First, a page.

Monday, December 31, 2012

Observations — New Years Eve And The Festival of the Thin Man

At least once a year, I watch all six Thin Man movies.  It is my own little festival.  I have a comfortable chair and a relatively large flat screen TV in my small apartment in San Francisco. I am the only festival attendee, so it’s just me and a bottle of Cabernet.   I don’t come to this subject with any particular expertise, no deep knowledge of Dashiell Hammett.  It’s as much nostalgic as anything else. When I was young these films were on the late-night movies that followed the local news.  A shamelessly self-promoting Indianapolis used car salesman who called himself “The King” hosted the program.  He stood in front of a blackboard (as high-tech as it got in those days) slashing prices on various automobiles as he yelled, “The King don’t care.”  Then we would go back to a grainy but charming Nick and Nora Charles and that wonderful blend of suspense and comedy, bright wit and dark shadows, the high life and the low life.  If that wasn’t the birth of my love for private eye stories, it certainly enhanced it. Such was the life of the young me in a hide-a-bed, with the black and white television flashing noirish shadows on the wall.

New Book From Mysterious Press
This little festival of mine seems particularly appropriate as we usher in 2013 (Year of the Snake, incidentally).  A book of the previously unpublished Thin Man stories written by Hammett has just been published by Mysterious Press —Return of The Thin Man.  What some might not know is that The Thin Man was the last novel Hammett wrote. That lone book was the basis for the popular film that launched five sequels, none of which were based on novels.  However, as we discover now in this new book, he did write two pieces, the editors call “novellas,” that relate to the next two Thin Man films, After The Thin Man and Another Thin Man. My guess is that these pieces weren’t meant as standalone anything, but rather as story maps for the studio to take advantage of the popularity of the first film to create a franchise. There was money to be made for everyone at a time when it was difficult to make money.  The book’s editors, Richard Layman and Julie M. Rivett, imply this.  The Hammett novellas are essentially treatments.  Fascinating nonetheless.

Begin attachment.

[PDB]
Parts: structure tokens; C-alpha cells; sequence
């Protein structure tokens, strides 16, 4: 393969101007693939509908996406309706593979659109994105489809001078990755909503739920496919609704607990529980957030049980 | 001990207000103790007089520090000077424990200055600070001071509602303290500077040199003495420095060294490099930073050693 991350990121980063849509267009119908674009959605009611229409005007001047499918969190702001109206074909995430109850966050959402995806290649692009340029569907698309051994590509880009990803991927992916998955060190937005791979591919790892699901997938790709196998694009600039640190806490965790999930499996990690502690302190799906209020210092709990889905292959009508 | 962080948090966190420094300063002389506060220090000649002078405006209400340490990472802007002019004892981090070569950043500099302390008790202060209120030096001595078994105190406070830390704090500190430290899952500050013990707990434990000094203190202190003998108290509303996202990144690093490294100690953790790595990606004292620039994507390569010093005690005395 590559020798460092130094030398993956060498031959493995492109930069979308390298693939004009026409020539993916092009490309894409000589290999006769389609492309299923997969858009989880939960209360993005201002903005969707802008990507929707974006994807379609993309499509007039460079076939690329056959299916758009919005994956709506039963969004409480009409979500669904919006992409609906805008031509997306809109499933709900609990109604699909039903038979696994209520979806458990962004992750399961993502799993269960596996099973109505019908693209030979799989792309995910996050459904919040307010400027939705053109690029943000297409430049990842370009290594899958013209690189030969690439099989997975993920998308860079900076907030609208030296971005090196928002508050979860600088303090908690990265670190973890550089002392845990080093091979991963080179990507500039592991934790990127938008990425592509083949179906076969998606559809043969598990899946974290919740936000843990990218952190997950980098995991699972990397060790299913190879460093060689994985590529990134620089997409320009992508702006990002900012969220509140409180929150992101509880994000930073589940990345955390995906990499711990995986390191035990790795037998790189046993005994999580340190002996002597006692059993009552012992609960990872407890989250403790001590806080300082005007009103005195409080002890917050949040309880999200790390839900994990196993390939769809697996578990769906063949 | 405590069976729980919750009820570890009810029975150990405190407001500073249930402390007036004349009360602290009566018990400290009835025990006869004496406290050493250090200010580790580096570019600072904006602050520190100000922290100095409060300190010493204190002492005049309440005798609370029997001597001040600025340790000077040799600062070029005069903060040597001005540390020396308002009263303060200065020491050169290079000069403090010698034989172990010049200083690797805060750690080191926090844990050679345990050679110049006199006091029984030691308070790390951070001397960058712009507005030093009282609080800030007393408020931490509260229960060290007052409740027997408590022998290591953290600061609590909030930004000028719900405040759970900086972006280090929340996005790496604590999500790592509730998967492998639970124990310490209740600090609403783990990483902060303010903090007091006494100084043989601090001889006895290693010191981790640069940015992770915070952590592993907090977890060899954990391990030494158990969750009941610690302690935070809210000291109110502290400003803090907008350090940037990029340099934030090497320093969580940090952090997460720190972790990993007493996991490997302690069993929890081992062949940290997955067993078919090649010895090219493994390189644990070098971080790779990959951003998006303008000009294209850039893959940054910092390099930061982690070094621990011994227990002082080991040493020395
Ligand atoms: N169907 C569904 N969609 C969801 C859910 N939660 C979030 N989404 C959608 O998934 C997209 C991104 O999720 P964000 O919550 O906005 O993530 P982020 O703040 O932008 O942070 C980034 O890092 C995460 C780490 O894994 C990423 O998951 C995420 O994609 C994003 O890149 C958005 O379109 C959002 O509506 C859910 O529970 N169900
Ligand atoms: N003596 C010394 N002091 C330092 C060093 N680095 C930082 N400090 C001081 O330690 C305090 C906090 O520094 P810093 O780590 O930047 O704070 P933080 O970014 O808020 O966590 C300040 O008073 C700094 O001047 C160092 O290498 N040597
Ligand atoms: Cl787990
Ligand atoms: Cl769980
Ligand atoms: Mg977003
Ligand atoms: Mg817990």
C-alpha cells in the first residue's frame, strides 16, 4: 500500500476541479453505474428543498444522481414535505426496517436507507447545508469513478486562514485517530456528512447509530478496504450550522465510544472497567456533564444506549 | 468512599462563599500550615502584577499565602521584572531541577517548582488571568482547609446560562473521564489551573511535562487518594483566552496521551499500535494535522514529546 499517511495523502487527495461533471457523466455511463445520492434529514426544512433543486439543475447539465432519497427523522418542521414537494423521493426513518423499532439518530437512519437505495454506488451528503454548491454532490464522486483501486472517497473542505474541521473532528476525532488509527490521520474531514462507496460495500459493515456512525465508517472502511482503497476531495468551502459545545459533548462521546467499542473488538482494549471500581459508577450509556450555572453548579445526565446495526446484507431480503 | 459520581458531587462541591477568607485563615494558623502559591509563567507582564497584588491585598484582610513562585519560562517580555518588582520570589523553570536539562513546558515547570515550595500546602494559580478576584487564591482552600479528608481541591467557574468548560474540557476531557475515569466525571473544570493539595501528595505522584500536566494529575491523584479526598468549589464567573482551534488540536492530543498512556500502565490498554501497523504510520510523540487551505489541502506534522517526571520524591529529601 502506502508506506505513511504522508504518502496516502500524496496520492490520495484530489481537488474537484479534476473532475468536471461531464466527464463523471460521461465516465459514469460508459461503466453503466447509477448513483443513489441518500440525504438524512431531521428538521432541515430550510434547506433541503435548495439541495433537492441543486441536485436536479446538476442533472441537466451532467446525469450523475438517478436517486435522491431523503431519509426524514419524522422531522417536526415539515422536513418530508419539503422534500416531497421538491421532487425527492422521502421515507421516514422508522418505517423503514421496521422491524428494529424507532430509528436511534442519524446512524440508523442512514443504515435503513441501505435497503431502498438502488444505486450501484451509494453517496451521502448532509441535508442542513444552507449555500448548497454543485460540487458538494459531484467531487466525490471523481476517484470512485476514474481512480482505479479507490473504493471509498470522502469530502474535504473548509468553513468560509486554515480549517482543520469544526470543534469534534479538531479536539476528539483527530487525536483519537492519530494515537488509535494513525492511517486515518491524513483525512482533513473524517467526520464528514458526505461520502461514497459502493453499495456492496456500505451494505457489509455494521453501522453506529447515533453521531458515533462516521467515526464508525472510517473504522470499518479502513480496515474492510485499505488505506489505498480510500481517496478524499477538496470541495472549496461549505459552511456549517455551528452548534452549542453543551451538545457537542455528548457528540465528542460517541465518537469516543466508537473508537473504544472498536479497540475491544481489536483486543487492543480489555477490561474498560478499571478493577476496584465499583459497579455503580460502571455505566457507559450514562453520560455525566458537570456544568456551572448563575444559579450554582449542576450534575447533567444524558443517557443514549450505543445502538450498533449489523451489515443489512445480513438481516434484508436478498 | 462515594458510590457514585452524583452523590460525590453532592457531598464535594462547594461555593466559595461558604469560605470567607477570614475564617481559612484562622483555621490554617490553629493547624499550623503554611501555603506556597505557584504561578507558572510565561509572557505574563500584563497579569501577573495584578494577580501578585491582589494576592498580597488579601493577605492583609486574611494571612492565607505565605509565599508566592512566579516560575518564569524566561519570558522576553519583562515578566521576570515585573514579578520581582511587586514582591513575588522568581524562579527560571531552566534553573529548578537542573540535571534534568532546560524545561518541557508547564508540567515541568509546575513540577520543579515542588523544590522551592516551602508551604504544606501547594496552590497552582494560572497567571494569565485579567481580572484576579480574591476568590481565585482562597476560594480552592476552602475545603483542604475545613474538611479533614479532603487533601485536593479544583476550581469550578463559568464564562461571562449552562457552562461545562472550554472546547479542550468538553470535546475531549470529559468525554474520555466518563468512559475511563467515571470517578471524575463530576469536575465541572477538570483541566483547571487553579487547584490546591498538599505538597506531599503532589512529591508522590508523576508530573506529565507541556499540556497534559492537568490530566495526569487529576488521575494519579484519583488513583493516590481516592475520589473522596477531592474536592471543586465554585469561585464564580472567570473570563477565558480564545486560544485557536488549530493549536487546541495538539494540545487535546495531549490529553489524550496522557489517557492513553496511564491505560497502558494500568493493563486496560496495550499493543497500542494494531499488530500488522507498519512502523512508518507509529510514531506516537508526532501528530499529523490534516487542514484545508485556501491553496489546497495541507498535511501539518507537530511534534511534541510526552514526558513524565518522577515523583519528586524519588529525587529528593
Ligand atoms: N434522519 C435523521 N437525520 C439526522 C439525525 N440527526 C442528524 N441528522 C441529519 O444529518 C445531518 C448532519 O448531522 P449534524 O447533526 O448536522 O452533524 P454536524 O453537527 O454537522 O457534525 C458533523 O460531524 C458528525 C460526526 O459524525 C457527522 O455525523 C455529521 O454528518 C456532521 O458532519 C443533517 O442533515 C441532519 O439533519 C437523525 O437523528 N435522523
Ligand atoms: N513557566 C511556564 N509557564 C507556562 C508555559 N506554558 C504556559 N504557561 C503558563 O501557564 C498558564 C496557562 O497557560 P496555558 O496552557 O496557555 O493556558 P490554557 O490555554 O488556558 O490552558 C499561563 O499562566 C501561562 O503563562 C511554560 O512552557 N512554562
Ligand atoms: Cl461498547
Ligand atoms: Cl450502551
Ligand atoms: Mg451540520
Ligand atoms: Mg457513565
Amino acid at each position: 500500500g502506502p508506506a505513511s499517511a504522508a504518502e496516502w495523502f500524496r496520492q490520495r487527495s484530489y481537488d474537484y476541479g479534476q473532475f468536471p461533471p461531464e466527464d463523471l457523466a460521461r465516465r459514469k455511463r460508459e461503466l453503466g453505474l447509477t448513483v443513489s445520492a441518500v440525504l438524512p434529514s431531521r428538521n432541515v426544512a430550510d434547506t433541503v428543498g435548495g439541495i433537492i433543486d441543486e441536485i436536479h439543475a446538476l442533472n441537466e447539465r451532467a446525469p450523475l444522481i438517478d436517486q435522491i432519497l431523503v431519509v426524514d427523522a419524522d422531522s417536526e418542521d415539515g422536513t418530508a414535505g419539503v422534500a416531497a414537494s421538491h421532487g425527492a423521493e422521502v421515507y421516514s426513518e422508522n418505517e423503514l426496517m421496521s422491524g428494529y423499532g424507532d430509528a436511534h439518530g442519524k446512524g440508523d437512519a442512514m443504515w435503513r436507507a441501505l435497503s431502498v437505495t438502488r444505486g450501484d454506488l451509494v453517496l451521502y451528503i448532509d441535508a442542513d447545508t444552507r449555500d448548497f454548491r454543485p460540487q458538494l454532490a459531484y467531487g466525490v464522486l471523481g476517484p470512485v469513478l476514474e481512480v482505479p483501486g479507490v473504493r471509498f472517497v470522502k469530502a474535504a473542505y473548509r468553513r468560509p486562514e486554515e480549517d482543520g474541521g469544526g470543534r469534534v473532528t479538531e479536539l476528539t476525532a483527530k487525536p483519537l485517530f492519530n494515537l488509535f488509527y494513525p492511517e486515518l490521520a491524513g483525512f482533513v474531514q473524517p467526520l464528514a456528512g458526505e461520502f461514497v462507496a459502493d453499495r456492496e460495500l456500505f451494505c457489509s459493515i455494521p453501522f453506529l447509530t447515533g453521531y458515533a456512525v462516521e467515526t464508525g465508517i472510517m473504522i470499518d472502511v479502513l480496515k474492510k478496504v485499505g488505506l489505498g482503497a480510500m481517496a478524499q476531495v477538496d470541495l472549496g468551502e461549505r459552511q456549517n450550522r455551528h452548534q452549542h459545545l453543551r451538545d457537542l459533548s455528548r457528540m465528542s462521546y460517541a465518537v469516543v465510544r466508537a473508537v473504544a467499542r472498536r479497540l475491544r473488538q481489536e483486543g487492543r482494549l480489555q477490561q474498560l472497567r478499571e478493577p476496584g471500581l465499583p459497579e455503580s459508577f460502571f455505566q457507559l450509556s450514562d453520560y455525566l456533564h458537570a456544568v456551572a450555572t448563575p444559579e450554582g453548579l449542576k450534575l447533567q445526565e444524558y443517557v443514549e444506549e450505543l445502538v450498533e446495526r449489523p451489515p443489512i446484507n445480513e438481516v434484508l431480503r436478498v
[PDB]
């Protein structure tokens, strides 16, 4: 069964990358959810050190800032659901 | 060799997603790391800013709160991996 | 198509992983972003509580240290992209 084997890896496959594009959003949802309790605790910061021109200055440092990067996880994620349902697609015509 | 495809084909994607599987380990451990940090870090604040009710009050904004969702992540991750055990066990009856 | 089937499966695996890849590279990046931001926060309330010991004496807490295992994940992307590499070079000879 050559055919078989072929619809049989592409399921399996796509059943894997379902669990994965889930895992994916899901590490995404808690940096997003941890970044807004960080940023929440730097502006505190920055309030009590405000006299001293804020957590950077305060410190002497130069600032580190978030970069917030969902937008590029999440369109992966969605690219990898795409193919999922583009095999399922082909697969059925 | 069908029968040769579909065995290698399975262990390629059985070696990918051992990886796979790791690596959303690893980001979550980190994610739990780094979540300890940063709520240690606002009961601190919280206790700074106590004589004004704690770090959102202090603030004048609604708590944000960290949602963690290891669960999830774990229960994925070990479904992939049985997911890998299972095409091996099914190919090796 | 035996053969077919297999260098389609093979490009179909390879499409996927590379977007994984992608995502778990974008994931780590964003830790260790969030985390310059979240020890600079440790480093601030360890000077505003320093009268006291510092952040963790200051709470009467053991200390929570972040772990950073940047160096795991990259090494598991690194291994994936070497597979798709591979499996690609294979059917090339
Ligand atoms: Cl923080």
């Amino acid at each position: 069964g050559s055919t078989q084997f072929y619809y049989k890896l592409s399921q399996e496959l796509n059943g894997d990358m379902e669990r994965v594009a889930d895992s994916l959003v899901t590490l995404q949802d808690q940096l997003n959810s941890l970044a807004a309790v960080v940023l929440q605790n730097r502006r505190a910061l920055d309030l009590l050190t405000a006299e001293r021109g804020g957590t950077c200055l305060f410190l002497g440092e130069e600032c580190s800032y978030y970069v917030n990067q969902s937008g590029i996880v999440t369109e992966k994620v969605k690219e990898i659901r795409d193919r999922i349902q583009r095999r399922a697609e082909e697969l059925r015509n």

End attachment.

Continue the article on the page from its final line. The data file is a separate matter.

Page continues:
Lillian Hellman and Dashiell Hammett

For some, the editors’ introduction to the two short pieces will add to our understanding of this stage of Hammett’s life. Surely the Continental Op was most reflective of the famous author’s early Pinkerton days.  And Spade was a loner.  Nick, on the other hand, had found his Nora when he embarked on The Thin Man.  And it doesn’t take a genius to see how Dashiell Hammett and his relationship with Lillian Hellman, however fictionalized and idealized it might be, inspired the hard partying, devil may care Nick and Nora idea. The editors also reveal the studio, writer, actor relationships, including the contributions made by the great screen writing team of Frances Goodrich and Albert Hackett as well as director W. S. Van Dyke, the people responsible for the first three, and possibly best Thin Man films.

Myrna Loy and William Powell as Nora and Nick